September 25, 2023
  • 12:08 pm Fall Convocation 2022: “The State of this University is Strong”
  • 9:37 pm Ogrin Brings the Thunder in Toros 12-3 rout; team plays for playoff championship tomorrow
  • 7:00 am Outstanding Professor Award Recipient’s Mic Drop Moment at Last Month’s Virtual Ceremony
  • 9:10 am Bookworms of the World Unite!
  • 7:46 pm Breaking News: All Students Living in Campus Housing Required to Receive COVID-19 Vaccine
  • 9:00 am CSUDH Esports Creates International Competition
  • 9:35 am Spring Commencement Ceremonies Get Brighter
  • 3:46 pm Breaking News: Spring Commencement Ceremonies Recieve Stadium Upgrade
  • 8:00 am Testing the Teachers (and All the Educators)
  • 9:30 am CSUDH Educators and School Employees, Vaccinated Next
  • 10:30 am For White People Only: Anti-Racism Workshop Addresses Racial Bias and Unity
  • 2:43 pm Greatness Personified: Remembering Kobe Bryant
  • 10:02 am Straight Down the Chimney and Into Your (Digital) Hands: Special Holiday Edition of The Bulletin!
  • 2:44 pm Did You Wake up Looking this Beautiful?
  • 11:43 am A Long History for University’s Newest Major
  • 5:15 pm Issue 5 of Bulletin Live! Collector’s Item! Worth its Weight in Digital Paper!
  • 4:06 pm Special Election Issue
  • 4:03 pm Three best Latinx Halloween & Horror Short Films available now on HBO Max
  • 9:49 am Issue 3 of CSUDH Bulletin Live if You Want It
  • 3:24 pm Hispanic Heritage Month Update
  • 2:00 pm South Bay Economic Forecast Goes Virtual
  • 3:52 pm BREAKING NEWS: Classes for Spring to be Online, CSU Chancellor Announces
  • 9:39 am “Strikes” and Solidarity
  • 8:30 am March Into History: Just 5 in 1970, CSUDH Growth Shaped by Historic Event
  • 8:30 am Will the Bulletin Make Today Tomorrow?
  • 9:04 am Different Neighborhoods Warrant Rubber Bullets or Traffic Control For Protesters
  • 5:07 pm STAFF EDITORIAL: Even Socially Distant, We All Have to Work Together
  • 5:47 pm Transcript of CSUDH President Parham’s Coronavirus Announcement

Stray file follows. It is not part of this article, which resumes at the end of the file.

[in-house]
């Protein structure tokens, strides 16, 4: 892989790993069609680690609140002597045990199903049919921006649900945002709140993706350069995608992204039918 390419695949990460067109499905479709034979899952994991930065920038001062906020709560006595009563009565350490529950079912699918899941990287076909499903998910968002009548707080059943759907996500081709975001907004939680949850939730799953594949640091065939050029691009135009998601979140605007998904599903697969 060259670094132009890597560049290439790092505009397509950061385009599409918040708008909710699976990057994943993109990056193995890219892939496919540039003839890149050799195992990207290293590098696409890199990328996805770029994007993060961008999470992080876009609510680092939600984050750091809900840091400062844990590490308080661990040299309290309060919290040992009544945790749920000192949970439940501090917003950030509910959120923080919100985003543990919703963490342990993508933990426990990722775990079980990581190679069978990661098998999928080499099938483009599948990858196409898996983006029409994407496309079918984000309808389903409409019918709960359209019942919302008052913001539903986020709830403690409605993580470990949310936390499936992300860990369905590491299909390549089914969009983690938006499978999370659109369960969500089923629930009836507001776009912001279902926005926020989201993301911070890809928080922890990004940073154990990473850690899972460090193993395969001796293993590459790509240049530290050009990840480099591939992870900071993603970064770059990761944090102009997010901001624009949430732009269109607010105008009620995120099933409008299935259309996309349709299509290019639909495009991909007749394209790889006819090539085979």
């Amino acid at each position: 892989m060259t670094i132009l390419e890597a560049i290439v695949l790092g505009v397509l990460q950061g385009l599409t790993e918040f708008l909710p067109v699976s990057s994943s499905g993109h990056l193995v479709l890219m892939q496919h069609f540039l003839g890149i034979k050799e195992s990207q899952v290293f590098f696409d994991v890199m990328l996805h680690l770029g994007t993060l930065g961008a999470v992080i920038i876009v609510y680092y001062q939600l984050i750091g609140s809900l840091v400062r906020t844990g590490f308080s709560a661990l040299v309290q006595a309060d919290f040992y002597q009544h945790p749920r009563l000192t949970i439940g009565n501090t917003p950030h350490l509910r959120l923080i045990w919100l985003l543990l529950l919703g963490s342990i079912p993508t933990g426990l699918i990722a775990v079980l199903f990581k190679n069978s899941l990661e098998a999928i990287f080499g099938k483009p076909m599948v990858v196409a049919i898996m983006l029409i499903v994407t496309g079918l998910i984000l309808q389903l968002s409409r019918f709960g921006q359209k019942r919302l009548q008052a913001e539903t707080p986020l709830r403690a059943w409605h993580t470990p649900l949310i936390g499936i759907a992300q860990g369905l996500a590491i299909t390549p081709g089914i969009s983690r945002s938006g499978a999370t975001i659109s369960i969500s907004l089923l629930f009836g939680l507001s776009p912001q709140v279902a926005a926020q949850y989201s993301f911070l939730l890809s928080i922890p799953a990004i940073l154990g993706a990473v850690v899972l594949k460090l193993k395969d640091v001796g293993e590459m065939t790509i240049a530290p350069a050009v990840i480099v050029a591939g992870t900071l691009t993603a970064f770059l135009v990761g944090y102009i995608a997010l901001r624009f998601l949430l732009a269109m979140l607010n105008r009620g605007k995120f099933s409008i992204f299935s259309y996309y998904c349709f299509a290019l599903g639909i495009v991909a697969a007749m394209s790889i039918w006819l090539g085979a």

• 10:46 am Cal State Long Beach Suspends Face-to-Face Classes; CSUDH Discussing Contingency Plans
  • 5:26 pm Things Black People Should be Able to Get Away with This Month
  • 10:25 am Latinx Students Need a Place to Call Home
  • 2:35 pm Will Time Run Out Before Funds for PEGS? [UPDATED]
  • 8:41 am Year of the Rat? What’s That?
  • 6:20 am Artist Who Gave Life to Death and Inspired Countless Others Gets His Due at Dominguez Hills
  • 5:16 pm Why I’m Rooting for Dr. Cornel West
  • 5:00 pm Under Fire from the Feds, Vaping’s Future is Cloudy
  • 3:28 pm We’re Going to Need a Bigger Boat; Tsunami 3.0 Hits Campus, Enrollment Swells
  • 4:48 pm University Weathering a Wave of New Students
  • 9:21 pm The Bulletin’s Public Records Request Offers Springboard to Launch Gender Equity Discussion at CSUDH
  • 4:27 pm Black is the New Black: Raising the Capital on the “B” Word
  • 10:53 am Guns Up for Arrest: Student advocacy group pushes for CSU No Gun Zones–Including the Police
  • 4:09 pm Staff Editorial: Words on the First
  • 8:42 pm Carson Mayor Blasts Media, Landmark Libel Case in Keynote Address
  • 9:27 am Free Speech Week Calendar of Events Update
  • 6:02 am Food for Thought: 40% of Students are Food Insecure
  • 3:12 pm Academic Senate Rejects CSU GE Task Force & Report
  • 3:06 pm Work To Be Done
  • 5:56 pm ASI Elections: What You Need to Know
  • 8:02 pm CSUDH President Parham Announces Cancer Diagnosis
  • 9:47 am CSUDH Art Professor’s 20-Year Journey Results in First Local Showing of Film
  • 9:13 pm Free Speech or Free Hate area?
  • 9:08 pm CSUDH’s Best & Brightest Shine at Student Research Day
  • 9:05 pm Academic Senate Approves Gender Equity Task Force
  • 12:37 pm When Dr. Davis speaks, Toros Pay Close Attention